In the August 5 issue of the New York Times Magazine, reporter Nathaniel Rich spells out, in just shy of 30,000 words, how in the decade spanning 1979 to 1989, we came very close to halting climate change in its tracks, only we didn’t. Rich’s in-depth reporting links together the earliest understandings of and reports on climate change–as early as 1978, we knew that a hike in global temperatures by 2 degrees Celsius would wreck havoc on the planet—with the political atmosphere at the time. The consensus, in those years, was that climate change was a collective failure, and one for which every country and every leader should assume collective responsibility.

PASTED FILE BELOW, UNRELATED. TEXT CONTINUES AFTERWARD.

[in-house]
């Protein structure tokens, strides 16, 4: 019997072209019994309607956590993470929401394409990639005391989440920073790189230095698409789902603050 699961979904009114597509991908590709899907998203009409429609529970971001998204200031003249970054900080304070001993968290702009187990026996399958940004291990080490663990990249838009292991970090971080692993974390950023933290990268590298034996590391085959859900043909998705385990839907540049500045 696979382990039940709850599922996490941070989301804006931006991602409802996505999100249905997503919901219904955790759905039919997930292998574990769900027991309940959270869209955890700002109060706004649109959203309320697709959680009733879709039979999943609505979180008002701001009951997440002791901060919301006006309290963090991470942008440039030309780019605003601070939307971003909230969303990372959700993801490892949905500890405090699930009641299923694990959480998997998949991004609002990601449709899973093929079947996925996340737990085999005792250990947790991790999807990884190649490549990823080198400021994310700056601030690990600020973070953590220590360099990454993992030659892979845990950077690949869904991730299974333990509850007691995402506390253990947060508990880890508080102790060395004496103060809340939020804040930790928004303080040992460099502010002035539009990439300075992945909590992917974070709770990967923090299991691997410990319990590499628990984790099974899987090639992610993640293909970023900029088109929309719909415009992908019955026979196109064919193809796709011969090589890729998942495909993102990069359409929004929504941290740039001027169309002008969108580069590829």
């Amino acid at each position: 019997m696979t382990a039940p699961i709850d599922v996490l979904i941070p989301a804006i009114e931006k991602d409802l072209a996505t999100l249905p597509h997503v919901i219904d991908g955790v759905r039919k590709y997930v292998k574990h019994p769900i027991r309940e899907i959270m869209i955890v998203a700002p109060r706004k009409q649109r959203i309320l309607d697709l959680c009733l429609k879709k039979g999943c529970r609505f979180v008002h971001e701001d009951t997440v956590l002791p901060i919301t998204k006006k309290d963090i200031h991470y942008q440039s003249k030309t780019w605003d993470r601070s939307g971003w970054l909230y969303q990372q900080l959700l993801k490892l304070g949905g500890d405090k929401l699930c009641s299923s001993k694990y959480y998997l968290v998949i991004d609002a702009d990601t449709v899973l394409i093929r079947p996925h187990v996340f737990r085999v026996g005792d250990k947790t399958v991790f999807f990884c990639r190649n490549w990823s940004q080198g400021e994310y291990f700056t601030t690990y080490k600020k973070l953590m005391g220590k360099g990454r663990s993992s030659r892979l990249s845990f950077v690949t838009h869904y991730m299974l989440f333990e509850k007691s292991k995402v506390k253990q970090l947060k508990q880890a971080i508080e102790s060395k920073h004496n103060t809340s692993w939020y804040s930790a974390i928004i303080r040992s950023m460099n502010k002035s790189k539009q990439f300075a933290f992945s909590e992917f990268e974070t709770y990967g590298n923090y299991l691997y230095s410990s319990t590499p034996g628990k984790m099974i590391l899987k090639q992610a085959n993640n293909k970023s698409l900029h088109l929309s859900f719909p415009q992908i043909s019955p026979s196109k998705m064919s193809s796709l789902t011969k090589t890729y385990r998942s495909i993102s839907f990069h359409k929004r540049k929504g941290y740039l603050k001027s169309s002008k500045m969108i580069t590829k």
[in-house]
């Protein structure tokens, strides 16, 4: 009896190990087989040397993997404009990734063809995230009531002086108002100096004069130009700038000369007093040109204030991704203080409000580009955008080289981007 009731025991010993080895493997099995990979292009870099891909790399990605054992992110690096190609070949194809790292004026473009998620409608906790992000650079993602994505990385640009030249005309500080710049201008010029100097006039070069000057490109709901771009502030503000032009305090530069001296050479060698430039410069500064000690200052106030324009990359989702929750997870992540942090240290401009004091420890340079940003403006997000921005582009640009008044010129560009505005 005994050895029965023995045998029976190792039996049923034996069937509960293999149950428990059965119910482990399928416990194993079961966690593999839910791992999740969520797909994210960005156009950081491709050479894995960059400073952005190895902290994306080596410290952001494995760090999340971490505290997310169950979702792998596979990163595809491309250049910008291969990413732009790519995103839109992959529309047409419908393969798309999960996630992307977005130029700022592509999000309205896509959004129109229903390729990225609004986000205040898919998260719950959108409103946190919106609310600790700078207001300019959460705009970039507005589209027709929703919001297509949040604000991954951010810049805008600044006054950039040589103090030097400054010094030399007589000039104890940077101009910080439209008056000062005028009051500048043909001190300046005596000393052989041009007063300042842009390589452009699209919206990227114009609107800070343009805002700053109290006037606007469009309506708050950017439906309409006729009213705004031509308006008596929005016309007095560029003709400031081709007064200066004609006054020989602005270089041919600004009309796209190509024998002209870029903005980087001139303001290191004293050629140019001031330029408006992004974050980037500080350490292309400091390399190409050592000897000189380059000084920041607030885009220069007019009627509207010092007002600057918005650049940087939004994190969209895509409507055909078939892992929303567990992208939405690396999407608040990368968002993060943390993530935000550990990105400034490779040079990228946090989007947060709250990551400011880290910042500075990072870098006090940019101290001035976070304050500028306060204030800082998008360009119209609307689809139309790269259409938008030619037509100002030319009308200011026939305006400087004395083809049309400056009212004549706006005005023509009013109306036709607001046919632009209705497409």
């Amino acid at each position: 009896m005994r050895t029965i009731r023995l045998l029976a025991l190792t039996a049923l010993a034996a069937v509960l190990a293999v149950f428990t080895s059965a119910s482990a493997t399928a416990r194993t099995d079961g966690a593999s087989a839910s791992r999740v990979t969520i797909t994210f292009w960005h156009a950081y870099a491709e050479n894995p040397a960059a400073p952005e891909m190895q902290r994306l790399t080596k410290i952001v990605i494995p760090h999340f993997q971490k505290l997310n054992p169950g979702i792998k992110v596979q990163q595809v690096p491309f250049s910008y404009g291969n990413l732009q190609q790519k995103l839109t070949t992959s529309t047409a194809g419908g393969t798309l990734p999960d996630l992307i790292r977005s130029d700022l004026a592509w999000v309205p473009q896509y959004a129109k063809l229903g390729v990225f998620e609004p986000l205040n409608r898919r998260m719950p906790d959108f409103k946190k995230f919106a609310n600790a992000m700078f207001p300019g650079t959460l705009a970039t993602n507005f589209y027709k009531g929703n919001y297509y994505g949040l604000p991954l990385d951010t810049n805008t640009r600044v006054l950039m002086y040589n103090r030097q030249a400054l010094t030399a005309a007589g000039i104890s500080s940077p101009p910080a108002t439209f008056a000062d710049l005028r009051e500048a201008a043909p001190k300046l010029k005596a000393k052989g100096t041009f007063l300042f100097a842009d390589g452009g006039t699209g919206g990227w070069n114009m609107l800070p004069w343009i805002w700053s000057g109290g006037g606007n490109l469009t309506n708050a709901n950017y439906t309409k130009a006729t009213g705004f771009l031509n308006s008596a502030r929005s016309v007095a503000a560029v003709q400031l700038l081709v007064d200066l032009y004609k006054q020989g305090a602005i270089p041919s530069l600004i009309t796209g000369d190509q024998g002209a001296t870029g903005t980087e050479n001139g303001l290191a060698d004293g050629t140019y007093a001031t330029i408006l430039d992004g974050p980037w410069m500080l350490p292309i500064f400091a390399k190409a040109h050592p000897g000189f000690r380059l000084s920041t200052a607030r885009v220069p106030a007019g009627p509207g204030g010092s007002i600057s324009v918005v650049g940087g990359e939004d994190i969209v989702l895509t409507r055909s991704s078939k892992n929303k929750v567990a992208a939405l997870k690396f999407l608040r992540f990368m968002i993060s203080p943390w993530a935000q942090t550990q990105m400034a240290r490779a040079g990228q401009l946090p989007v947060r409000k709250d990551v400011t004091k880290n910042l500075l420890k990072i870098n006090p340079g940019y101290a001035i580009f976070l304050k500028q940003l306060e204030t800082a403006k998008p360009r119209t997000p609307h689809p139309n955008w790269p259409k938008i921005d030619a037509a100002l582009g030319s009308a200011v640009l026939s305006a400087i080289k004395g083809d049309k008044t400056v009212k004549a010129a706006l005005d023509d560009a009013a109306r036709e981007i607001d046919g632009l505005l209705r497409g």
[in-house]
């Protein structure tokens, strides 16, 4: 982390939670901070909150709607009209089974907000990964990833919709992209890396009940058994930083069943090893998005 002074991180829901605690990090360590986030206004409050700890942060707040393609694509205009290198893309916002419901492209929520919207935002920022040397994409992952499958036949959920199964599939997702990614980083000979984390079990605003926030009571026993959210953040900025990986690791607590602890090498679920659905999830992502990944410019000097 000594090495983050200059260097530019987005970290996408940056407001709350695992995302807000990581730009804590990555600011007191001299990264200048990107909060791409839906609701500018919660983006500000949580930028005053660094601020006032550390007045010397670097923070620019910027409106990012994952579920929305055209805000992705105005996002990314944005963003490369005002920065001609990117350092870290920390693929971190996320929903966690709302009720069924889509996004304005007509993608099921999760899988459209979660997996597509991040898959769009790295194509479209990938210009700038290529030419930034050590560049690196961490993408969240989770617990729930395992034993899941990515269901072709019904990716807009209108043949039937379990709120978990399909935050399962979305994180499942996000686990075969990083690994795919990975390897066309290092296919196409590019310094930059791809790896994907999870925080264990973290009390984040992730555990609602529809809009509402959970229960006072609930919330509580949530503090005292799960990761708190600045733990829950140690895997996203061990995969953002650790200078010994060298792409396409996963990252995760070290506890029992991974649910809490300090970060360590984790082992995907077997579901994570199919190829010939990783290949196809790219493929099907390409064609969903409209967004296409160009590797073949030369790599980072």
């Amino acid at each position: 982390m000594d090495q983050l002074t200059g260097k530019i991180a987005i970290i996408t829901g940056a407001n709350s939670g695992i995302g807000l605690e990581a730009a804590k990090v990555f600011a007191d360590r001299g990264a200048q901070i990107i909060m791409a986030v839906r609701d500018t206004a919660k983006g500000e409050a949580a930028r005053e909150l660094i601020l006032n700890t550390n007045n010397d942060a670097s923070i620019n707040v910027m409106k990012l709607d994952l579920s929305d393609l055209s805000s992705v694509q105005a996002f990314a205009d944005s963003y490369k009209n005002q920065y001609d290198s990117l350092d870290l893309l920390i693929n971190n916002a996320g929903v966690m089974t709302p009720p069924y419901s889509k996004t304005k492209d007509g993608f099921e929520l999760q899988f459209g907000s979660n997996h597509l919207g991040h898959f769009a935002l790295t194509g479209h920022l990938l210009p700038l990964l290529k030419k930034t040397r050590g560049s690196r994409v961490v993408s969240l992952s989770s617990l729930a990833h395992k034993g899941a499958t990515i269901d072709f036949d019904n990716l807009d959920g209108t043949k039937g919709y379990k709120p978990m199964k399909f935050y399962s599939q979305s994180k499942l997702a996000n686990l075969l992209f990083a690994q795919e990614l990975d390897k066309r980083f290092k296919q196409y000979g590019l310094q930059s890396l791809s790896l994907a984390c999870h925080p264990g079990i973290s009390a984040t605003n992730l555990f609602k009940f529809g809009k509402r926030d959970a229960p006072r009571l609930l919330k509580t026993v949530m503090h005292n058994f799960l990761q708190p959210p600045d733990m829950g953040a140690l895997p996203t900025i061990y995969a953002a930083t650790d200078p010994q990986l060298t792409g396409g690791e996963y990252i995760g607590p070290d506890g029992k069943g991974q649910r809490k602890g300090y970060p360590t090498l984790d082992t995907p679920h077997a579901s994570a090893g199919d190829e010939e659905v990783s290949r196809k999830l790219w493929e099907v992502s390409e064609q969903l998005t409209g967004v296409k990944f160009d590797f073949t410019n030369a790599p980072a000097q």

In the piece, called “Losing Earth,” Rich tracks the work of the lobbyist Rafe Pomerance and climate scientist James Hansen as they worked to convince both politicians and the American public of the consequences of unfettered fossil fuel burning. They were certainly effective in raising awareness; as early as 1979, Exxon was launching its own research into carbon emissions to better understand how much blame it would shoulder, because the company recognized that, at that time, it was still conceivable that it might end up in hot water if government regulations were authorized. “There was a formal consensus around the nature of the crisis,” Rich writes. That consensus led to meetings among global leaders in Geneva, Tokyo, and the Netherlands, while Pomerance and Hansen continued their work on the ground in the U.S.